China announces terror, murder charges against 4 in deadly train station knife attack


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BEIJING — Prosecutors announced murder and terrorism charges Monday against four people for a knife attack that killed 29 people at a train station, part of an upsurge in unrest the government blames on Muslim extremists.

The announcement by the national prosecutor's office came during a security crackdown launched after the violence in March in Kunming in China's southwest and attacks in the restive Muslim northwest.

The four defendants, a woman and three men, have names that appear to come from the Uighur ethnic minority in the northwestern region of Xinjiang.

Beijing blames the unrest on Uighur militants with ties to foreign terror groups. Uighur activists say the public is frustrated by an influx of settlers from China's Han ethnic majority and discriminatory policies such as a ban on taking children to mosques.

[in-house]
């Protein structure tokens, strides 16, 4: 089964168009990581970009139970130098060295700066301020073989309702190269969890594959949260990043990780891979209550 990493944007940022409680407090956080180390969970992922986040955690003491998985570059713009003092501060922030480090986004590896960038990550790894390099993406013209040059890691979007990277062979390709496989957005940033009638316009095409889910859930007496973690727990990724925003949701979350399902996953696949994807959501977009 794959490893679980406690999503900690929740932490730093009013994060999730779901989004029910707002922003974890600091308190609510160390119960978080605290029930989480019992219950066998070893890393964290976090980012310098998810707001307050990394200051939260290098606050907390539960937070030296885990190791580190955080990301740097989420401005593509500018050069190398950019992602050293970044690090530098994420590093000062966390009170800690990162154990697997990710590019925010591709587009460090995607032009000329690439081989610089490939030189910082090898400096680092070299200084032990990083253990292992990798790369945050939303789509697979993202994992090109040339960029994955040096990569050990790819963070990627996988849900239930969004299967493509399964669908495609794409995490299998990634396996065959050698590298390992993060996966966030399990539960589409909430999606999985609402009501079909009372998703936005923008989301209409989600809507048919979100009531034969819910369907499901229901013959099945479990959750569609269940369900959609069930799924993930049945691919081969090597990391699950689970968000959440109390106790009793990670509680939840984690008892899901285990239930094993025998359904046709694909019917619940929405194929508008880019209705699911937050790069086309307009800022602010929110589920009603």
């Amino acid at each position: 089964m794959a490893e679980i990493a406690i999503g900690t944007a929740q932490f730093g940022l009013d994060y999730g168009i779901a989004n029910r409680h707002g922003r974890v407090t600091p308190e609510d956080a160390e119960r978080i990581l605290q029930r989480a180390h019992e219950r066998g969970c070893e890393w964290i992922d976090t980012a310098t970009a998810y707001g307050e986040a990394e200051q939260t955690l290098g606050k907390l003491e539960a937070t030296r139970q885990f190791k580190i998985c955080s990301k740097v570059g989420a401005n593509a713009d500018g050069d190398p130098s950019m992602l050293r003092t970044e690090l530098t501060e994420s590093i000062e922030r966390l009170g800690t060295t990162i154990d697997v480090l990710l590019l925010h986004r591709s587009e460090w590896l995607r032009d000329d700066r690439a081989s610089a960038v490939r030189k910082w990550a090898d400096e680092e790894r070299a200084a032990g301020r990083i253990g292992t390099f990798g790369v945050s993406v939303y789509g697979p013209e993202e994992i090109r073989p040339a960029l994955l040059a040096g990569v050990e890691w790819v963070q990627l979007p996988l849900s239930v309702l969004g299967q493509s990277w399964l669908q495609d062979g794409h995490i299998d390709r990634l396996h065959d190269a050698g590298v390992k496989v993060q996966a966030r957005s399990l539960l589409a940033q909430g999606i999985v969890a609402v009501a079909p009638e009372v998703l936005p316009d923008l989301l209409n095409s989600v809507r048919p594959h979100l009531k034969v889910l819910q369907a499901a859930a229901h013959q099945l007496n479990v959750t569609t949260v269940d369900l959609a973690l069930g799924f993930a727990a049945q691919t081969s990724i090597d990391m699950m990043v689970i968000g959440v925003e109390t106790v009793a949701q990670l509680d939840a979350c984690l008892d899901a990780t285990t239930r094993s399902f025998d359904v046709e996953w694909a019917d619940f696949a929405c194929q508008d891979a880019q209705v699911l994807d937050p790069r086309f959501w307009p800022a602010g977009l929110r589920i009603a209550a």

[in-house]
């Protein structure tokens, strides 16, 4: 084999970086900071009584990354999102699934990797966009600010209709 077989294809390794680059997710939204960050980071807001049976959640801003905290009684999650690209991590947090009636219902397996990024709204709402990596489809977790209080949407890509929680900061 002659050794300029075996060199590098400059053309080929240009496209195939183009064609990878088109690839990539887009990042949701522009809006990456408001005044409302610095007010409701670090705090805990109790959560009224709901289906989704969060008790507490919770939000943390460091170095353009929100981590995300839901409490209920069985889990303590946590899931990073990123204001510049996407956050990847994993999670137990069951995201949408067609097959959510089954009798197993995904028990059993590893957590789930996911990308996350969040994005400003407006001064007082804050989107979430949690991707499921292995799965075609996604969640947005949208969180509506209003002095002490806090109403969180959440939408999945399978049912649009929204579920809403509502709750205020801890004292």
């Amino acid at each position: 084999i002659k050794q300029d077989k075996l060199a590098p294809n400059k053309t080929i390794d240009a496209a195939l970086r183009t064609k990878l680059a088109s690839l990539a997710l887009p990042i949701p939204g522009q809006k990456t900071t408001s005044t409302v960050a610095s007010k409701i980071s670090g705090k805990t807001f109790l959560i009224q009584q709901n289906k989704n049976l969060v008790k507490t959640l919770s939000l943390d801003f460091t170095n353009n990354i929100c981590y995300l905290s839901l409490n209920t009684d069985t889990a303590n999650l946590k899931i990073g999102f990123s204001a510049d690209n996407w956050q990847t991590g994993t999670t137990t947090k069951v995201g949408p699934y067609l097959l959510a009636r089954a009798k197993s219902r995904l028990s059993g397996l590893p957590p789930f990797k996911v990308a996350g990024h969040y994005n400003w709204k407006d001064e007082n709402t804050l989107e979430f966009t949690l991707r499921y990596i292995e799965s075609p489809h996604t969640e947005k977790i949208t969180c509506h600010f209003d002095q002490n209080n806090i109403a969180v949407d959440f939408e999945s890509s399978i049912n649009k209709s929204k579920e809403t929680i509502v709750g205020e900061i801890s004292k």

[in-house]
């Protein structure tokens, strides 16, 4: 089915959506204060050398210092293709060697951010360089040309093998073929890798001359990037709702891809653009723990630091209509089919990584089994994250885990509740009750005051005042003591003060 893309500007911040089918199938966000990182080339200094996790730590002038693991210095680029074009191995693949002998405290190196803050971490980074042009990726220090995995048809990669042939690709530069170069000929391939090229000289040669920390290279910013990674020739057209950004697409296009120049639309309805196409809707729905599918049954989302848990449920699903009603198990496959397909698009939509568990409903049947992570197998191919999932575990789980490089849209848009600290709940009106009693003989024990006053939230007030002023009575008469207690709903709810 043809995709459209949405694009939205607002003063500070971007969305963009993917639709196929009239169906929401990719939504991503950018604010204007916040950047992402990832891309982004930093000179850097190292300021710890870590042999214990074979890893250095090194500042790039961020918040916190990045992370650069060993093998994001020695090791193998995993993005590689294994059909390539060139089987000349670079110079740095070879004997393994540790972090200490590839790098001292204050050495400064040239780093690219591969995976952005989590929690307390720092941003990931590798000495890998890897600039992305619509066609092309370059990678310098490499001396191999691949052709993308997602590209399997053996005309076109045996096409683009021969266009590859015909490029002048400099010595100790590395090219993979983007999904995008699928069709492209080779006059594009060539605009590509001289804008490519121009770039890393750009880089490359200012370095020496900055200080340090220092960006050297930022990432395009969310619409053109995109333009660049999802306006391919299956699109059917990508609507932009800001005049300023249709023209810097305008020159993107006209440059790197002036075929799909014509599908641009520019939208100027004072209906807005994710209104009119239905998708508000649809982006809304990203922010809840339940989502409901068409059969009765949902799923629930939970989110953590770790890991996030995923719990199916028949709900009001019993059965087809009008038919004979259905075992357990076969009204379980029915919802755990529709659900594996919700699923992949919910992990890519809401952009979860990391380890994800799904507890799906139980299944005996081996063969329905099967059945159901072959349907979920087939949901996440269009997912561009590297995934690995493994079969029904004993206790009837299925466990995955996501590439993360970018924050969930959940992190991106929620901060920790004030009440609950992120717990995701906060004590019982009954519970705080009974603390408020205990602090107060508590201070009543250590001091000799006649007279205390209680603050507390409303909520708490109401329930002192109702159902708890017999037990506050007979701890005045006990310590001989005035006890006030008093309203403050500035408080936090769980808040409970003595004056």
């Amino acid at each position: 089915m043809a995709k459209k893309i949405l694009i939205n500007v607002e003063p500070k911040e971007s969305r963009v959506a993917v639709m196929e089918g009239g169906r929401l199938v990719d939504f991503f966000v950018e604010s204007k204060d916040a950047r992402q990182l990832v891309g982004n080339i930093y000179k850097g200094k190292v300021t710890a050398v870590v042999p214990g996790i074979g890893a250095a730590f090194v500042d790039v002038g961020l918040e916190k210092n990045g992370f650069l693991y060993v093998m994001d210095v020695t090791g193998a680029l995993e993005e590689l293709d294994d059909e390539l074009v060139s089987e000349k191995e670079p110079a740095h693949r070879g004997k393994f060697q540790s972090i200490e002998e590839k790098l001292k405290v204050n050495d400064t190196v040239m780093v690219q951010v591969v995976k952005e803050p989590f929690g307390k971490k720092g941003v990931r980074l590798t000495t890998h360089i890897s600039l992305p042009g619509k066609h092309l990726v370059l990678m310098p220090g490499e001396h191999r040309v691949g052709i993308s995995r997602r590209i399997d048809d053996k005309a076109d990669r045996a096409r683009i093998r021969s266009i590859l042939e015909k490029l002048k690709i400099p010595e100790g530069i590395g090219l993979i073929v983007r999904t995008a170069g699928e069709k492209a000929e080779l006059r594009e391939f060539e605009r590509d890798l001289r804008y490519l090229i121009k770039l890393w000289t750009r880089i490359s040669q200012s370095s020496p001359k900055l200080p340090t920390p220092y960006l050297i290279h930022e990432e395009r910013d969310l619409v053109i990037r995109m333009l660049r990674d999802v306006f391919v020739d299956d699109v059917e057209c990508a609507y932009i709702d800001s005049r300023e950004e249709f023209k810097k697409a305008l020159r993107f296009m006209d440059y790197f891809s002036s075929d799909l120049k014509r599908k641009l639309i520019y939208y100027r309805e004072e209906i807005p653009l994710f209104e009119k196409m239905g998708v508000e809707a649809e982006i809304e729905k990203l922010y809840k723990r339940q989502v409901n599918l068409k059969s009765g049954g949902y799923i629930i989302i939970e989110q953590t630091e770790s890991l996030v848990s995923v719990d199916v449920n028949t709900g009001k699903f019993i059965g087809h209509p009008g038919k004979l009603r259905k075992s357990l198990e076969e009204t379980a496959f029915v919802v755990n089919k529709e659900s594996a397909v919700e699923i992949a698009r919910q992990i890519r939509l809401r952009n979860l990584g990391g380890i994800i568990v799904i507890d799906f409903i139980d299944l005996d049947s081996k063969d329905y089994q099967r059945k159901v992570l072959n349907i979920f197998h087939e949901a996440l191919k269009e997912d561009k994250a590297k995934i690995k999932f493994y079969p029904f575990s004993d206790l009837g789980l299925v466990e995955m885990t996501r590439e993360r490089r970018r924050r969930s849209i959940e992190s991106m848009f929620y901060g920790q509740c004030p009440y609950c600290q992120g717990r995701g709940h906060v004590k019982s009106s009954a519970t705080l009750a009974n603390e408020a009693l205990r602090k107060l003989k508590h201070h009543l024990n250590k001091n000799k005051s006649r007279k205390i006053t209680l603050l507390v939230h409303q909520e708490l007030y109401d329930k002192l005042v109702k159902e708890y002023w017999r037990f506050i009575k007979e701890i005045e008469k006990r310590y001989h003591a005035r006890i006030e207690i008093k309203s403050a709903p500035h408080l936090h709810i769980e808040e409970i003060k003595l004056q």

A spokesman in Germany for the Uighur rights group World Uyghur Congress questioned whether the defendants could get a fair trial.

"The trial will only be a political process with the verdicts predetermined," said the spokesman, Dilxat Raxit. "It is impossible for those involving in major incidents to get fair and transparent legal assistance."

The March 1 attack at the Kunming Railway Station in Yunnan province also injured more than 140 people. Four attackers were killed by security forces at the scene and a fifth was captured.

The survivor, a woman identified as Patiguli Tuoheti, was charged with murder and participating in a terror group, according to a statement by the Supreme People's Procuratorate. Three people who state media said were arrested elsewhere two days before the attack were charged with murder and with leading the terror group.

The statement gave no indication when the trial would be held.

Yunnan provincial Communist Party chief Qing Guangrong said previously the group launched the March 1 attack after they tried unsuccessfully to leave China to take part in jihad, or holy war.

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